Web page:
Prepare and wash a cauliflower as described above. Break or cut it into flowerettes. Now you are going to have huge flowerettes and small ones. So cut or break your huge ones until everyone is about the same size.  Make sure your cauliflowerettes are well drained, too - the less water they have on them (preferably none), the better they will roast.

In a large bowl toss the flowerettes with 2-3 tablespoons of good olive oil and about 2 teaspoons of kosher salt. If you have a tiny cauliflower, adjust your amounts accordingly. Both the fat and the salt will bring out those sugars of which we spoke.

Spread cauliflower evenly on a baking sheet and pop it into a 450 degree preheated oven for about 25 minutes. You can toss things around with a spatula after about 20 minutes and see how it's doing. The cauliflower should be tender and toasty looking. Let me just say: Yum.

Cauliflower Mishat

Here is a recipe for cauliflower that will blow your mind to little bits. Cauliflower patties with deep, rich flavors that taste nothing like cauliflower. People can't believe there's no meat in them. These following directions are based on a Middle Eastern recipe. I took the concept and created my own. Try it and let me know how you like it.

1 head cauliflower, trimmed of stems and core
1 onion finely chopped
2 cloves garlic pressed or chopped
Zest of a lemon
Juice of a lemon
3 eggs
1/2 cup panko crumbs (or other bread crumbs)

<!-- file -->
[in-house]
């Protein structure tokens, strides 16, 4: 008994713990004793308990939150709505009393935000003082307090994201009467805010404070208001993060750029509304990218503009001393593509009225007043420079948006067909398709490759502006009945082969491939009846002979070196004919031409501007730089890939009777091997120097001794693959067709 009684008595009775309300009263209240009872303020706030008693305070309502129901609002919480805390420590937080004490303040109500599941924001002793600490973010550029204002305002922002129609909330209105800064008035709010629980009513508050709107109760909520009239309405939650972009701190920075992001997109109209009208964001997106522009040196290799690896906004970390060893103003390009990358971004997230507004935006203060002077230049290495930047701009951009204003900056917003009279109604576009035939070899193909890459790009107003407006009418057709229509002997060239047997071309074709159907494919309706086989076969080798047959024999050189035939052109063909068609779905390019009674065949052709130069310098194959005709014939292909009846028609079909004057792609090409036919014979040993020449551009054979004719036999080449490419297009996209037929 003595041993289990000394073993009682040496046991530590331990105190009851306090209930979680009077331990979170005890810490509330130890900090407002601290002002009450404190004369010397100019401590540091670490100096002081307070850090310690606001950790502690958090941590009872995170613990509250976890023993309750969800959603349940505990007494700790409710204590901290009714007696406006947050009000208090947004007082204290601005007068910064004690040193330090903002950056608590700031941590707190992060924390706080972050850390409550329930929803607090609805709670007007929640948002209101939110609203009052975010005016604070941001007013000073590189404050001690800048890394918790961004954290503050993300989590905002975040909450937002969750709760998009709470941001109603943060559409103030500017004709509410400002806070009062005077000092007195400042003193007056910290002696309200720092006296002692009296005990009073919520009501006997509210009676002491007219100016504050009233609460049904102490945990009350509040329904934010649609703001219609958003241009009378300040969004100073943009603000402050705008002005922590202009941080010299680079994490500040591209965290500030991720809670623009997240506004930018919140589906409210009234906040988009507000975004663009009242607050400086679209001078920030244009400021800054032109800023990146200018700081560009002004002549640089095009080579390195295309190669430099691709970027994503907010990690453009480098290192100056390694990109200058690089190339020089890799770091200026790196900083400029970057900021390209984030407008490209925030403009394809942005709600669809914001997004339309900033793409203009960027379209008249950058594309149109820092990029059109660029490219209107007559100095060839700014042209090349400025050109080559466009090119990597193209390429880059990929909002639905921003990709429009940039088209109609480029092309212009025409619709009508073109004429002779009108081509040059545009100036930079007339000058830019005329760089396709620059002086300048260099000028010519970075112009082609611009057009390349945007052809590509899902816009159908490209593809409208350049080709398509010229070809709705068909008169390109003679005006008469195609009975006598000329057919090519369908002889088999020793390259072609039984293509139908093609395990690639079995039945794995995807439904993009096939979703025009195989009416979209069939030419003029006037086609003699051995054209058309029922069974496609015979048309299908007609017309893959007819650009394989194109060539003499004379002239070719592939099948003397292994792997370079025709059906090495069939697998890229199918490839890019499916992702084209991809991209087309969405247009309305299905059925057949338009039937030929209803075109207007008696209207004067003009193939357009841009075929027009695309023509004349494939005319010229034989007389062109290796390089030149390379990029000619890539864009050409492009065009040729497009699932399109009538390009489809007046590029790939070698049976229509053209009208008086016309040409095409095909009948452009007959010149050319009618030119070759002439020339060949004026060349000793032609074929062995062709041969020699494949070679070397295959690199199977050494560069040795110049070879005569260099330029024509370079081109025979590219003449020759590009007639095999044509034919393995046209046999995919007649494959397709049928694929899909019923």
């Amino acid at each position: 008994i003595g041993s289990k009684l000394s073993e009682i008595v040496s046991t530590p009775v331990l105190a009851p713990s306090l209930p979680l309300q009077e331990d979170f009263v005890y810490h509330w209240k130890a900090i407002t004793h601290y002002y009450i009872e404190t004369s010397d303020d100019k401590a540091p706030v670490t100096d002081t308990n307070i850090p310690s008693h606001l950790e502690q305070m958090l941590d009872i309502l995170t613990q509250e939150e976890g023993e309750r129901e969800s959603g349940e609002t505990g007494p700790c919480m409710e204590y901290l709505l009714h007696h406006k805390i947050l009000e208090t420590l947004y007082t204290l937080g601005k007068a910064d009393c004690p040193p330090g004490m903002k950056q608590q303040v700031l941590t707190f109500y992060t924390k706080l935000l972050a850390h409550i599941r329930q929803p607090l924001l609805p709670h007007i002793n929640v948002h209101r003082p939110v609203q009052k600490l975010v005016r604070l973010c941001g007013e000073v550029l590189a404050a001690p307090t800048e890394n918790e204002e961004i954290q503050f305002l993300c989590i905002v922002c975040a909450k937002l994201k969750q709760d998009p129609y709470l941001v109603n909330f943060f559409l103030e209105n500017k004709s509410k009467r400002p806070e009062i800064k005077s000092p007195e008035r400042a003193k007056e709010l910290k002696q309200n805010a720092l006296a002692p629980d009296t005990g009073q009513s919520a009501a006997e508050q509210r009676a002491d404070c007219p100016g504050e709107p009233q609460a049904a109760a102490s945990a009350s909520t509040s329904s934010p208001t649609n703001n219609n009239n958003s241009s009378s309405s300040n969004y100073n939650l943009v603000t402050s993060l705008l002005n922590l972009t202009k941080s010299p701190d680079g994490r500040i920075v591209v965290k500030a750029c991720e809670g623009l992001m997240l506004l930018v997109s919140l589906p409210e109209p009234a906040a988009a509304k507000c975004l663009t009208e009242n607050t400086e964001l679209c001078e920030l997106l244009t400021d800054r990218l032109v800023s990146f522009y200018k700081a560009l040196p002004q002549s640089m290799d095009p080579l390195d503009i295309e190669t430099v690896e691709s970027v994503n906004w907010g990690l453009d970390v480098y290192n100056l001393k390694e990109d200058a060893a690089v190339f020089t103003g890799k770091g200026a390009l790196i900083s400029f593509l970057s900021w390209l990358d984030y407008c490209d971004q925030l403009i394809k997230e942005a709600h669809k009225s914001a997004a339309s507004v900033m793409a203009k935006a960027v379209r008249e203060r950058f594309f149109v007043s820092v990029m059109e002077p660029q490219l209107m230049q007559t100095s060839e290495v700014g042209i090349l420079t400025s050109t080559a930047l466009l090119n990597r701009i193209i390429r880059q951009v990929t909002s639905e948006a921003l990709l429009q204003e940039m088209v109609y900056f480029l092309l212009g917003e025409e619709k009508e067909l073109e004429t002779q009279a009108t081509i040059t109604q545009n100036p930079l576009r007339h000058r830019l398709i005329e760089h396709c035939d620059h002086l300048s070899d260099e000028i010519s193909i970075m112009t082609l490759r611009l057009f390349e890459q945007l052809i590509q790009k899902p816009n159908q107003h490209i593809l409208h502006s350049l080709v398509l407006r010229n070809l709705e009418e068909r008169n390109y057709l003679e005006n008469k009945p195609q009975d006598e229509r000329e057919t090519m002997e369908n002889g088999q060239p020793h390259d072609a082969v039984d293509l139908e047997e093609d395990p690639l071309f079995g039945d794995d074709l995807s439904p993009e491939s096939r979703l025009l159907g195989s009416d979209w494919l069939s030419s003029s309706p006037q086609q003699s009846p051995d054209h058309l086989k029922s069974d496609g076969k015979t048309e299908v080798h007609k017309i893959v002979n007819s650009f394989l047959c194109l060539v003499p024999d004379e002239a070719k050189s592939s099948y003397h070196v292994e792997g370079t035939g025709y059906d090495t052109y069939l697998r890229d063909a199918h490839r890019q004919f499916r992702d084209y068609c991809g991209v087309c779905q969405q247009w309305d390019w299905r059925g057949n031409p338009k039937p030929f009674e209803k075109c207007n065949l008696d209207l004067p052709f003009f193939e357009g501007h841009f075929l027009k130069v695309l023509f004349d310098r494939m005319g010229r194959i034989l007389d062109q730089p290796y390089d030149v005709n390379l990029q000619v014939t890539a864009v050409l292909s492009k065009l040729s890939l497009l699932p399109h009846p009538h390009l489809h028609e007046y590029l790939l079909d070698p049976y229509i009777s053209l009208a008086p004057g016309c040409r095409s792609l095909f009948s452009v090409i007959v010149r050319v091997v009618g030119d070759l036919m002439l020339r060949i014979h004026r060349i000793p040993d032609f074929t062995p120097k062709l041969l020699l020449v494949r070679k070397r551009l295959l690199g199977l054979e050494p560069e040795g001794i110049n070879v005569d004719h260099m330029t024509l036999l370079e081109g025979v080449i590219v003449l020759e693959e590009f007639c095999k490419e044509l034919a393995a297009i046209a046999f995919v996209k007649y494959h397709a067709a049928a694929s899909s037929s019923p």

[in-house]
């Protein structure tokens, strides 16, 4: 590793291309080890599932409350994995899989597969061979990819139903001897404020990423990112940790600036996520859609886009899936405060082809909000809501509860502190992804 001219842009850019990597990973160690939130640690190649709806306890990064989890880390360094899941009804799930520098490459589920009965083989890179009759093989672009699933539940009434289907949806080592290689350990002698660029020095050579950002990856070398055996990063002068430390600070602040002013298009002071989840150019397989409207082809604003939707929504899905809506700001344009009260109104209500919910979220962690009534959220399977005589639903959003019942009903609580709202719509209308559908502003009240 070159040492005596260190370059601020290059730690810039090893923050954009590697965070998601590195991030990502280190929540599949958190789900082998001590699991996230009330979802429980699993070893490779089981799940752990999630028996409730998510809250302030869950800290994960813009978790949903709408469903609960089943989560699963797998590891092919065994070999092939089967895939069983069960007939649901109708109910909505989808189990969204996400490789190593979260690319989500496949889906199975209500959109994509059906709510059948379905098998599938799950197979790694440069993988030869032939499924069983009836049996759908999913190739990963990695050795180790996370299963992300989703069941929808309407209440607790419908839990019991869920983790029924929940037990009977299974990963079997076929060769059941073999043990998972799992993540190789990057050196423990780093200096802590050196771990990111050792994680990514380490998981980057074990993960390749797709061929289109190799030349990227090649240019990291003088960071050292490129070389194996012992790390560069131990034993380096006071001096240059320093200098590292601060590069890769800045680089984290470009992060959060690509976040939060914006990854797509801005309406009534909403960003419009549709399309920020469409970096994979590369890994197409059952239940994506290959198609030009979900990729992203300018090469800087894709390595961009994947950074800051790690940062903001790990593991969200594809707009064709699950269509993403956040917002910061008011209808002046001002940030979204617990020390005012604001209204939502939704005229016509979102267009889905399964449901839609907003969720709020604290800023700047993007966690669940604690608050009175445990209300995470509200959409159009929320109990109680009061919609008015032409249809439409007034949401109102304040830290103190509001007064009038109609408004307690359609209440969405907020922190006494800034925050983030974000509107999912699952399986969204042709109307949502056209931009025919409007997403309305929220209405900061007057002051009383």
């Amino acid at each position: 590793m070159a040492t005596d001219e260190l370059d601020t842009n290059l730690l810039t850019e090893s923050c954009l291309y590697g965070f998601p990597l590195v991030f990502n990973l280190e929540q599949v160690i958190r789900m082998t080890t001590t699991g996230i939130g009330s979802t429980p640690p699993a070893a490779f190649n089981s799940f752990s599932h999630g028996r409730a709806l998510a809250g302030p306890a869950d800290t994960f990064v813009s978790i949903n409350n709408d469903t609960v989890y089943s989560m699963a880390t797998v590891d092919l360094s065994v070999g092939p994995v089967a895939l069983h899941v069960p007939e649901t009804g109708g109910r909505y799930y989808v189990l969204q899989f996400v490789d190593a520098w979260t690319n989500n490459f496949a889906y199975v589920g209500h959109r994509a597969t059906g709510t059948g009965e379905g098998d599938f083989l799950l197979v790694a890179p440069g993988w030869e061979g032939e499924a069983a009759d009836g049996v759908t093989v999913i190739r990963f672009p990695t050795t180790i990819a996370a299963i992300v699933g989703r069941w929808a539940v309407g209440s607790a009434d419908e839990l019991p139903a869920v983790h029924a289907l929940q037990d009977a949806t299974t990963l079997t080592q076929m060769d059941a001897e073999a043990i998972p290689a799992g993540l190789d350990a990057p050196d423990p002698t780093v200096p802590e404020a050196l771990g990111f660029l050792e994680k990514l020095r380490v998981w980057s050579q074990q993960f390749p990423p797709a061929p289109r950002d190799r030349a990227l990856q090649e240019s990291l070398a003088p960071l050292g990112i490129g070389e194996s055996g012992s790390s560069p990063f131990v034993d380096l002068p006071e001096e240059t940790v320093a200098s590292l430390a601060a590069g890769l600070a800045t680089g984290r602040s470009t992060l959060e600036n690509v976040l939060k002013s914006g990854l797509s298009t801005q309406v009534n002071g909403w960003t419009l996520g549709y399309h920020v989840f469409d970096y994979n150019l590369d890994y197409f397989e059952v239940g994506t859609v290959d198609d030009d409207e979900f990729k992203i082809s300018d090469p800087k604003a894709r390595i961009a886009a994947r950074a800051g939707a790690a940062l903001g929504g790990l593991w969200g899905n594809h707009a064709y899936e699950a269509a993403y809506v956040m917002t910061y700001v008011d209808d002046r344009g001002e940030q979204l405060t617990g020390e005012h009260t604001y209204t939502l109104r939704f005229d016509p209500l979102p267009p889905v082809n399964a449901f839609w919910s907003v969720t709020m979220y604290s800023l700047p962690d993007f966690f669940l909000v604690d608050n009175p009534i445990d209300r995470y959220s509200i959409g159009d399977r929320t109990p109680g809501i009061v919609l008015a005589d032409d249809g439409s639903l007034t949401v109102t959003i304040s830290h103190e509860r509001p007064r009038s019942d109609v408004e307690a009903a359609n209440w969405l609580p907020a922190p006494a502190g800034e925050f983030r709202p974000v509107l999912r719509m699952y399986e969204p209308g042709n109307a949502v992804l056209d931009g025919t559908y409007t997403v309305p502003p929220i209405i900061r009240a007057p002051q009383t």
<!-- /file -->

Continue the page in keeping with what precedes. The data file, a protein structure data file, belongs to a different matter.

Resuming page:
½ bunch parsley chopped finely
2 tsp salt
1 tsp cumin
1/4 cup oil - but you probably need more

Process the raw cauliflower in batches in a food processor – or chop it to micro bits with a knife and place in bowl. Chop onion super fine and add, along with pressed garlic. Chop parsley and add to the vegetables along with the lemon zest. Stir to combine.

Stir in beaten eggs, lemon juice salt, cumin and combine well. Add bread crumbs stir lightly.

Heat oil in skillets until it ripples a bit. Drop batter into oil by the tablespoon-full, pat the piles down to patties and cook at medium heat. When the patties have set, after about 7 minutes, carefully turn over and finish cooking until brown.

Place on paper towels and keep warm in the oven. Cook the next batch until you are finished.

Serve with Raita 

And here's the raita recipe: 


Cucumber Raita – to accompany the cauliflower mishat

1 ½ cucumbers
32 oz of whole milk or Greek yogurt
Many cloves of garlic
2 tsp. kosher salt
½ bunch chopped parsley
¼ cup chopped mint

Scrub the cukes and cut off the ends. Cut the cuke in half lengthwise and scoop out the seeds with a spoon. Grate on the large side of the grater. 

Peel and press 4-5 cloves of garlic. Add to grated cucumber. Add salt and yogurt. Add herbs. Combine very well.

Chill until ready to eat. Can be made a day ahead.

I also have a recipe for cauliflower pizza - but I'll save that for another day. It's carb free and totally delicious. 


  1. Question: have you tried mace in your mash (I'm thinking 1/2 the amount of nutmeg you'd otherwise use) ?
    I'm on a personal quest to use up the $10 worth of ground mace I bought this year....because a house guest said "Oh, you'll never use that!" Watch me. So far: BBQ sauce, bread, and rice mash?

    1. I don't see why not, Michi. Give it a try and let me know how it tastes. Make some cookies with that mace!